Alley Oop Basketball

Basketball Alley Oop

An alley-oop in basketball is an assisted shot where the scoring player catches the pass while it is traveling in the air. Alley-oops can be finished with either a dunk or a layup. The difficulty of the shot comes with the timing, as the passer must toss the ball so that it is right above or at the rim at the same moment as their jumping teammate.

Alley Oops History

The term itself was derived from the french circus phrase allez hop and was used in the NFL before the NBA to signify a receiver outjumping a defender.

While players like Bill Russell and Wilt Chamberlain have recorded histories of alley-oop plays, it was not until David Thompson and his teammates routinely performed the feat at North Carolina State University that the alley-oop was popularized.

This N.C. State team is also credited with the most iconic alley-oop in history. Despite the play starting out with a missed shot attempt rather than a pass, the ball falling short of the rim and into the hands of Lorenzo Charles who dunked the ball to win the NCAA title against Houston is still considered an alley-oop.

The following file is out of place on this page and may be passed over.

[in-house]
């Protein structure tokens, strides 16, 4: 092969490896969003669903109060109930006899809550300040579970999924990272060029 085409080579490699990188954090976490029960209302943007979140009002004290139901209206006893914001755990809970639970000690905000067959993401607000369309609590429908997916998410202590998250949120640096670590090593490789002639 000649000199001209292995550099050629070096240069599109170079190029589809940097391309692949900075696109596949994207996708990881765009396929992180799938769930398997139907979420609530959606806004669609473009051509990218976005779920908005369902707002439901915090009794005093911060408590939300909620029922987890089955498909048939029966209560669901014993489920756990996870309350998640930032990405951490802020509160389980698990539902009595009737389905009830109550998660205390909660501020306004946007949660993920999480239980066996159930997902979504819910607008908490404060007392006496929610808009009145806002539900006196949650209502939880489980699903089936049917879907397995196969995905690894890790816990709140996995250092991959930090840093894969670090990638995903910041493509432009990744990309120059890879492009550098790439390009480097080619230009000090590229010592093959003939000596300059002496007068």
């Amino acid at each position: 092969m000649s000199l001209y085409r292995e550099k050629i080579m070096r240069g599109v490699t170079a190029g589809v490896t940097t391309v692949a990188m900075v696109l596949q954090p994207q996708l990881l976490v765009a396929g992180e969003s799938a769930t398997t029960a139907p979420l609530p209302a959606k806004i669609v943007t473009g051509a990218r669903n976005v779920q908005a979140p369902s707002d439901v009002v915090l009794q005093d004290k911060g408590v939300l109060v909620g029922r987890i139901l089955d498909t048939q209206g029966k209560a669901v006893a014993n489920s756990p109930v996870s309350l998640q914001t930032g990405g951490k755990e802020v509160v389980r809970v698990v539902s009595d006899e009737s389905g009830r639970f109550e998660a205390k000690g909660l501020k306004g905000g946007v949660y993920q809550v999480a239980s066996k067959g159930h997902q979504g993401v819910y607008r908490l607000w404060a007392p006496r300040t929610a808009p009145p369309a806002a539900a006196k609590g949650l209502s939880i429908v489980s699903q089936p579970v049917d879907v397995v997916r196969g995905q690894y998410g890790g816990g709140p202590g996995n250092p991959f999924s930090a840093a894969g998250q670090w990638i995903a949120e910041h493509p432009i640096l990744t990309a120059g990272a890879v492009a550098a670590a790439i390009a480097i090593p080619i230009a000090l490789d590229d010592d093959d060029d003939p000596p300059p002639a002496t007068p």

While the play typically necessitates two players, instances have occurred where athletic players lob the ball to themselves off the backboard and then slam the ball down. Kobe Bryant and LeBron James are known for this type of play. Using the backboard is a common form of alley-oop regardless of the number of players, as it distracts the defender from the oncoming player who will finish the play. Alley-oops are most commonly executed on fast breaks.